GM: Because we had particular kinds of vocalists, really.
WW: You mentioned ADT.
GM: That was a particular sound we put on. You know, once we got over the first hurdle of being a success, they were always looking for something new. They were continually coming to me and saying, “Do something different.”
They were always prodding and trying to push some things out a bit further. John hated the sound of his own voice, which I personally thought was a great voice, and quite often he would come to me and say, “Can’t you do something with my voice; it sounds terrible.” He’d say “I know it is terrible, but let’s do something about it. Don’t make it sound like me,” which was worrying in a way because he expected magic.
I don’t know quite what he was expecting to hear, but it wasn’t what he was producing and consequently we did play about with the voices quite a bit. Sometimes, I think the results weren’t very good, but in a lot of cases they were.
WW: Is it true that Sgt. Pepper was recorded on four-track machines?
GM: Yes, absolutely true. It was done four to four.
WW: Who did the engineering on Sgt. Pepper?
GM: Geoff Emerick, I think he did all of it.
WW: What other Beatles records has he worked on?
GM: I couldn’t give you a catalog—there are quite a few. When we started out, the engineer we had was a guy by the name of Norman Smith. I can’t give you which record he stopped on, but we could find that out easily the facts arc there.
But he came to me one day and said he wanted to be a producer… he was an EMI engineer. . . and did I mind. And I said, “No, fine. Off you go.” He said, “The only thing is, I want to go on engineering the Beatles.” And I said, “Well, now, I don’t think you can do that.” I was very firm, but quite polite, and I said, “If you want to be a producer, that’s one thing and that’s fine. Go and make some good records. I’m sure you can, but I don’t think you can go on engineering at the same time,” which comes back to your previous question.
So he made the plunge and he left and became a producer, and he’s done some extremely good stuff. He made all of the Pink Floyd’s early records. He’s now a staff producer for EMI. But then I had to find another engineer.
Now there were lots of engineers senior to him at EMI, but I decided at that time that I wanted someone very new and young. I’d been looking around—looking for talent, so to speak, and I decided to give the chance to Geoff Emerick, who in fact had done very little recording before. He’d been balancing for six or nine months before I gave him the job with the Beatles. He jumped at that and it was really tossing him over the deep end; but he was marvelous—he came out with colors flying. And after Geoff we used other people as well, but in fact, we brought Geoff back for Abbey Road.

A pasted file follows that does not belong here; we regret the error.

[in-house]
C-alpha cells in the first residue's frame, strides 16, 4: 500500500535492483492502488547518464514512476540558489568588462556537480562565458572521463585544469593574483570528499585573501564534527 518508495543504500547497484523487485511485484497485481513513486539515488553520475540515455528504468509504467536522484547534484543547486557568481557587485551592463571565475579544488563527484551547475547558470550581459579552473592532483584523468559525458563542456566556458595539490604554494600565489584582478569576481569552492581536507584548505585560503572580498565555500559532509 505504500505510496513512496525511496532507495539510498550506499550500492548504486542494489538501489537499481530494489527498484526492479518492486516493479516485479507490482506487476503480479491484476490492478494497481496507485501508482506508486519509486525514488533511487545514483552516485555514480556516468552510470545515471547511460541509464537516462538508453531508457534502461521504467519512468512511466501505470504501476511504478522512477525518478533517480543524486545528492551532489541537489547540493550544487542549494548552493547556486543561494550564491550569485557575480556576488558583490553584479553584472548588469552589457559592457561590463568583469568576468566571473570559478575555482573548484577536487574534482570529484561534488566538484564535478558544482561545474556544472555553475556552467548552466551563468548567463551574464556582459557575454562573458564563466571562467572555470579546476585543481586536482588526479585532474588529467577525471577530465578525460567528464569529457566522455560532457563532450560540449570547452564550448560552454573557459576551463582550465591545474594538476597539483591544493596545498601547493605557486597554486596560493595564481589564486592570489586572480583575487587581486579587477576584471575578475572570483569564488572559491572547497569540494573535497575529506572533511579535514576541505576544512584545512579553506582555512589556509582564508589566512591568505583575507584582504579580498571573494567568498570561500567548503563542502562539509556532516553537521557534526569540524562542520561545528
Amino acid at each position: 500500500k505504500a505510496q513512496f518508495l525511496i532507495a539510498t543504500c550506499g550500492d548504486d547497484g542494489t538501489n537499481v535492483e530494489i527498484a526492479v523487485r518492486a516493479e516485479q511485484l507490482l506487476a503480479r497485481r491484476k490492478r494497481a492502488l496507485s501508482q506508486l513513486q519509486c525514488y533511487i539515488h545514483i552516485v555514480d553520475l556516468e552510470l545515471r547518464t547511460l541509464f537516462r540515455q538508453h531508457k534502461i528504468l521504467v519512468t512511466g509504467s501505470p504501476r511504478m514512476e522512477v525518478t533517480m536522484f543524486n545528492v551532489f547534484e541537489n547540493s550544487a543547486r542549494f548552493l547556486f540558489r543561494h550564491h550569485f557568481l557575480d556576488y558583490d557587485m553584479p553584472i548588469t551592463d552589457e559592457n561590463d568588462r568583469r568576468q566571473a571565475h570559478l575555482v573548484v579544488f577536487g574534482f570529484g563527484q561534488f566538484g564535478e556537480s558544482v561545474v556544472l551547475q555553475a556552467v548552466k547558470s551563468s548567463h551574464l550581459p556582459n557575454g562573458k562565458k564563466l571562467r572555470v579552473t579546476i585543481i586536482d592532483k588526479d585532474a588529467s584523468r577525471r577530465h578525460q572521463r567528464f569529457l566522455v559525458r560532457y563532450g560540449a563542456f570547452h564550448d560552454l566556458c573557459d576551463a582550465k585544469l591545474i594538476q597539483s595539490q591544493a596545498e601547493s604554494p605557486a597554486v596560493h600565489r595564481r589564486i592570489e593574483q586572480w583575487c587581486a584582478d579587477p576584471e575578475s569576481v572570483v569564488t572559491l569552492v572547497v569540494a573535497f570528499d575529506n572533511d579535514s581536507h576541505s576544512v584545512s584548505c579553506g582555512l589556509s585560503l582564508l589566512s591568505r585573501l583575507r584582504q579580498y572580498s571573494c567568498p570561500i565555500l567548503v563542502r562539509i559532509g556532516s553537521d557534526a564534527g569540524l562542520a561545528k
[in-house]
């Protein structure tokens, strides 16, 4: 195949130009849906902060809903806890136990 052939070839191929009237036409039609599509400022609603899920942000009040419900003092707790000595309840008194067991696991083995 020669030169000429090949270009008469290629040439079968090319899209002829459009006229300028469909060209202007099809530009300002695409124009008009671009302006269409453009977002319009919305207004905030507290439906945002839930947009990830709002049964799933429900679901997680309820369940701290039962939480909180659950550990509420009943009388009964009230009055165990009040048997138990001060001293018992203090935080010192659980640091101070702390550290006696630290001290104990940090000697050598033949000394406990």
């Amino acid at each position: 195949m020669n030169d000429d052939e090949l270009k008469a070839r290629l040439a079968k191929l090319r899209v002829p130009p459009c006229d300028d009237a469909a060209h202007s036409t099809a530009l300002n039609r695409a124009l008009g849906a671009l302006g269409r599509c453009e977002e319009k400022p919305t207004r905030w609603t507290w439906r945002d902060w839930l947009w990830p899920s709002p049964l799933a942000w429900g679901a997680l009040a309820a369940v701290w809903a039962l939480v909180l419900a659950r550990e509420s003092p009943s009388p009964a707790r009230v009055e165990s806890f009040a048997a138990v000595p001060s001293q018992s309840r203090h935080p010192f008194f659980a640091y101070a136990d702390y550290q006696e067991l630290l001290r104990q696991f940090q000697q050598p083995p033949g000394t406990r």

WW: He didn’t, then, work on the Beatles white album?
GM: No, he didn’t.
WW: Would you describe some of the techniques used on Sgt. Pepper, for example on “For The Benefit of Mister Kite”?
GM: That’s really quite simple when you know about it. John wanted a calliope kind of sound. He wanted to get the impression of a fair ground and he played me this song that he’d written, and asked what I could think up to give it that kind of fair ground atmosphere.
And I thought a lot about it, and I decided the best way to do it was to use some of the techniques I’d done with spoken word records. I decided that to get the kind of swooping, steam organ noise he wanted, I got him on one Hammond organ and me on another; actually I think he was on a Lowry and I was on a Hammond.
And we recorded some half speed organ, and I did some chromatic runs with the tremelo on fairly fast over two octaves and then sped them up to double speed. That was one of the things—the swooping noises. But for the background mush, I got lots of steam organ tapes, genuine fair ground organ recordings of all sorts of pieces of music—“Stars and Stripes Forever” and those kinds of things—and cut them into short lengths (of tape) and threw them up in the air, literally, and just told the engineer to pick them up again and join them all together. He thought I was mad.
We played it and of course the result was very cacaphonic. We used that as just a general background, mingling mush, which gave the required effect ... all kinds of funny jumping—some of it was backwards—but it worked.
WW: Beatles records are also characterized by constructive use of echo effects. Do you pay particular attention to echo on your recordings?
GM: The right kind of echo, yes. There’s a tendency these days to use plates an awful lot, in fact exclusively. We have plates here but we also have an echo chamber, which I must confess I haven’t used a great deal yet. But I believe that a good chamber can beat a plate any day. I used chamber mainly on Beatles records.
Actually, we used a combination of chamber and tape, which we called “steed”—I don’t know why we called it “steed”—but it was basically sending the delayed signal by means of tape into the chamber.
WW: Why weren’t any of the engineering teams credited until Abbey Road?
GM: EMI policy, and they didn’t like it even then. (Abbey Road)
WW: Beatles records, especially since Sgt. Pepper, have caused a rekindling of interest in the electric bass. Was bass a particular problem in recording the Beatles?
GM: Paul was always worrying me to get more bass on the records, certainly, and it was my job to try and get that bass on, true. Probably it was the single most worrying factor, of any sound that we produced, because Paul is a perfectionist and even when we got a great bass sound he didn’t think it was very good. Now, you say that we got some great bass sounds, which is nice to know. I’d like you to relay that information to Paul.